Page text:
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Peggy Kouroumalos

Peggy Kouroumalos

 

Peggy Kouroumalos, a Scorpio from Canada, has a penchant for painting people (mostly women) in quite unique surroundings and circumstances. In her “Animal Head” series, Peggy has oil painted these women with animals for hair. It takes one a second to comprehend what they are looking at, for of course we are all going to look at the woman’s body before we glance at her raccoon-hair. It’s interesting we should post this today, as our stoic intern Harrison has decided to wear his very own raccoon-hat to work today.

 

 

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Alejandro Diaz’s Juicy Paint

Nothing is more exciting than opening up your inbox and discovering a great new artist like Alejandro Diaz. His work is playful, layered, technically beautiful, and experimental. Looking forward to seeing what Alejandro produces next!

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Lonesome Neon Typography Searches For New Context

Aleksi Hautamaki - Photography

Aleksi Hautamaki - Photography Aleksi Hautamaki - Photography

From Futura Standard to Helvetica Neue, designer Aleksi Hautamaki refits vintage neon letters, previously destined for the bin, with a touch of LED lighting to resuscitate their glow for another 10 years.

Character, his company, sells each piece to the public, intending to cultivate a “second life cycle” capable of creating “new value for everybody involved.”

Likewise, portrayed here in a series of artful photographs, each previously abandoned bit of font now haunts the city, with a fresh sense of freedom, searching for a new artful context, home, or environment outside its previous life in advertising.

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Ron Arad Loves Crushing Fiat 500s Into Flat Disks To Hang On Gallery Walls

Ron Arad - car sculpture Ron Arad - car sculptureRon Arad - car sculptureRon Arad - car sculpture

Israeli artist Ron Arad has a thing for the Fiat 500 car. Ever since his father was almost struck by a garbage truck while driving a Cinquecento, the Italian automobile played an important part in his life. Arad tells the story of how he came to own his first Fiat to W Magazine. While stopped at a red light in a taxi, a Fiat pulled up next to him, and he

….opened the door of the taxi and shouted to the driver, ‘Are you selling?’ The next day, his car was [his]’.  (Source)

That car was used to cart his family around for a number of years, and even housed a homeless man for a short period. After looking at it every day, he decided he wanted to immortalize the car like the cultural icon it is. Using a metal press at a shipyard in Groningen, in the Netherlands, he managed to squash and squeeze the cars into a 12cm thick plate. After spending a while trialing with smaller cars and a variety of presses, Arad found the perfect way to flatten the frames while still keeping the integrity of the shape and design. It is quite a bizarre sight seeing something which is normally such a full shape being hung on the wall like it is a colored cardboard version of a car. Arad has indeed preserved the idea of the Fiat 500 for all to gush sentimentality over.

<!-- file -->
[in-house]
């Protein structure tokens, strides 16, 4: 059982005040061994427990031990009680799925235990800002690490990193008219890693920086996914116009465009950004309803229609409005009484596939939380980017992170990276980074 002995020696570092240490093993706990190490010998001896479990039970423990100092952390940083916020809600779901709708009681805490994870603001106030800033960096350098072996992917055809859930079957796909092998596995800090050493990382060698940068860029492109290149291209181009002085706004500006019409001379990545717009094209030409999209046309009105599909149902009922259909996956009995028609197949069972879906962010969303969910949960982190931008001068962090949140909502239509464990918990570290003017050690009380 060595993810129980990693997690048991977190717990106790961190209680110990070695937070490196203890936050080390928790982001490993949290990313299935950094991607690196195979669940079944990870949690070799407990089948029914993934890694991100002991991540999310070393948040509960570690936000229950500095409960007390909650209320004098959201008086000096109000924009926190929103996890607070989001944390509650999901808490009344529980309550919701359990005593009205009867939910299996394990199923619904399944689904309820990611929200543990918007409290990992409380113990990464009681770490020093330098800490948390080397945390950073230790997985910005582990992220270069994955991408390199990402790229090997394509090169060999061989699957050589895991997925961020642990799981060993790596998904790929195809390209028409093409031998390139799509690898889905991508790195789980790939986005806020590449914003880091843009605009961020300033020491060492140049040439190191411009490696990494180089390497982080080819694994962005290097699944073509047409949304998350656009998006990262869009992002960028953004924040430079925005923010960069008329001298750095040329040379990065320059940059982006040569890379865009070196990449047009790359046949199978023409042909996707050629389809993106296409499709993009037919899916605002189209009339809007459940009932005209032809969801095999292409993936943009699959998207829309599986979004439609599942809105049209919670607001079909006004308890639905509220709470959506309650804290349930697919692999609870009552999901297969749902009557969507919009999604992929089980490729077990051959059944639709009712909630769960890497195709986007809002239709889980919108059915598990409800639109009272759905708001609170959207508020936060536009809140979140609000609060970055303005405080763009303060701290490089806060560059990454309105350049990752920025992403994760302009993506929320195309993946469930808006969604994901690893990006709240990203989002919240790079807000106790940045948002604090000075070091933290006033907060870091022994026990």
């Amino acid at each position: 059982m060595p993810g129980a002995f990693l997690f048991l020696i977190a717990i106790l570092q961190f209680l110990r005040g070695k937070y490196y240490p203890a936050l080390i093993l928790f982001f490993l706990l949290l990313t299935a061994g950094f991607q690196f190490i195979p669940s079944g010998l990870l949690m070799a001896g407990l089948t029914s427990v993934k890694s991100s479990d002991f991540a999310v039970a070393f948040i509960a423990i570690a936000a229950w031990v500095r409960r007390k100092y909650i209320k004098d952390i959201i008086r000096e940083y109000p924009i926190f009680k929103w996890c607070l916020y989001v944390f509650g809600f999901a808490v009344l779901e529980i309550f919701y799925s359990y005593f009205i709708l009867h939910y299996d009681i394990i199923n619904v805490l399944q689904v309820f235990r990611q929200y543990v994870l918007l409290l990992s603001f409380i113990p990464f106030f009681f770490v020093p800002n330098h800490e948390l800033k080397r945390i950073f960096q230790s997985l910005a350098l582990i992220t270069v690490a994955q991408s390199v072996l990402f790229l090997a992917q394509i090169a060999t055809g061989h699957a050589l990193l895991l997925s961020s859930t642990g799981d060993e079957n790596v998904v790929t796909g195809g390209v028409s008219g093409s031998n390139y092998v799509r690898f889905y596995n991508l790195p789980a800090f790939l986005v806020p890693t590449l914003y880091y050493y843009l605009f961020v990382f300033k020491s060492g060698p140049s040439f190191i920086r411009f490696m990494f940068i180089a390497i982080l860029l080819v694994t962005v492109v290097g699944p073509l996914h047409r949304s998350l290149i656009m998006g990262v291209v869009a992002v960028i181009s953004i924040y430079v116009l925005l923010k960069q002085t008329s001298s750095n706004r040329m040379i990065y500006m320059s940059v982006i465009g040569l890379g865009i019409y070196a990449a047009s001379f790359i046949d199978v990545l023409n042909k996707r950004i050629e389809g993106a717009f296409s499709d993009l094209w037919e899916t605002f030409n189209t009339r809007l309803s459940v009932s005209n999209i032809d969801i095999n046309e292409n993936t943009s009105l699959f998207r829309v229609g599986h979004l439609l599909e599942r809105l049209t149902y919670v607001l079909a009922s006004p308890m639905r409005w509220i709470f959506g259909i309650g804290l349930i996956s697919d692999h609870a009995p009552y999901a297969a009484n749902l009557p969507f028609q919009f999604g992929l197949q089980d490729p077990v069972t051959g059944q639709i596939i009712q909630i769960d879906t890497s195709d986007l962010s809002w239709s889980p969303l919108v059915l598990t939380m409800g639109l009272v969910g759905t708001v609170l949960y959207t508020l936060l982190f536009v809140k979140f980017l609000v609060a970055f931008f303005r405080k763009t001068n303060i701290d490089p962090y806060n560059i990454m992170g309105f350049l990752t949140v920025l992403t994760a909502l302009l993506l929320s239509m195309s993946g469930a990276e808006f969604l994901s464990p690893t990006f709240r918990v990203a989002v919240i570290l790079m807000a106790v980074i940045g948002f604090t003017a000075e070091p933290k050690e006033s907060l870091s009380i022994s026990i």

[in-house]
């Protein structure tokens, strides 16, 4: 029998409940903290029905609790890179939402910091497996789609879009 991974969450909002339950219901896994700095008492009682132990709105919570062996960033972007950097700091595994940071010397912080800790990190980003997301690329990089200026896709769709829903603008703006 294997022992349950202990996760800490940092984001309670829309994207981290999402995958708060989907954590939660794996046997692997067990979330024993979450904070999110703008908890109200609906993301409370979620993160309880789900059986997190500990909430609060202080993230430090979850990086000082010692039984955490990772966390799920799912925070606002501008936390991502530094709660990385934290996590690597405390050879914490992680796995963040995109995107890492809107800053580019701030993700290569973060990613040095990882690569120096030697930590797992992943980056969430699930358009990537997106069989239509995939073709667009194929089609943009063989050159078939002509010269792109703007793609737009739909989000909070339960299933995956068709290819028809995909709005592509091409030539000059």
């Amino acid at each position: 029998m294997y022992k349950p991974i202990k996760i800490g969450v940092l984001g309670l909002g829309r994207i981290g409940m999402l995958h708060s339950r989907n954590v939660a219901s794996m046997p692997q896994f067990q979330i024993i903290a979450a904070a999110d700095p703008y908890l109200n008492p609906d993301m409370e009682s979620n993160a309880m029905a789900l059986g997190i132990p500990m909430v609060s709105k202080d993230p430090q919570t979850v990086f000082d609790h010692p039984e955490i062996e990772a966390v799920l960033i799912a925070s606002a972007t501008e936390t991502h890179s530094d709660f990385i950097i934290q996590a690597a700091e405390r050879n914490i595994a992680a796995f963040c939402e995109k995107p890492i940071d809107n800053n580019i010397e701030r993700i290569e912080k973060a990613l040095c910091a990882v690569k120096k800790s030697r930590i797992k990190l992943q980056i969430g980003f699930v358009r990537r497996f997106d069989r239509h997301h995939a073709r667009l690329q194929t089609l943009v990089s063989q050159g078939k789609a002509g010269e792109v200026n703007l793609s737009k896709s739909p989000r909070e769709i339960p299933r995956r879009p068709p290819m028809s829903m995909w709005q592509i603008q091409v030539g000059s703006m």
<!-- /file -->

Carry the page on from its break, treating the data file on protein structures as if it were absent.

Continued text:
His exhibition “Ron Arad: In Reverse” is on view at Paul Kasmin Gallery, 515 West 27th Street in New York City, until March 14, 2015.

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Frederik Heyman

Gorgeous and a tad grotesque photography by Frederik Heyman.

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DTAGNO & the Circleculture Gallery

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Like graffiti? Me too! And you’ll find some of the best graffiti art within the city of Berlin. Perhaps its for this very reason the Circleculture Gallery is focused on promoting urban art & artists such as Daniel Tagno. This Berlin-based grafitti artist has been playing with the configuration of his paintcans into a tool he calls the gadget to manipulate their patterns; like writing with multiple pens in parallel, and the results are beautiful! Daniel also takes his art beyond the paintcan in his series titled FÜR SEMPRE and beyond the walls with his PAINTINGS.

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Pixels and Blocks in Real Life from Pard Morrison

The work of artist Pard Morrison seems to reference both the analog and the digital at once.  His hard edged fields of color are reminiscent of image pixels or two dimensional mock ups of some sort.  Morrison often contrasts these blocks of color with a natural landscape barely touched by technology.  His work addresses how experience is increasingly mediated by technology – how a three-dimensional landscape is increasingly lived in two dimensions.  While these pixels and blocks build many images we experience everyday, they also can hide and obfuscate them. [via]

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Katie Scott’s Science Inspired Drawings

Katie Scott is an illustrator and printmaker from England. Her works are equal parts 19th century science illustration and tarot card mysticism. Once you look at them long enough, all plants, and living organisms in general, start looking like inspired sculptures. Check out everything on her website, then go to the park and look at the plants!

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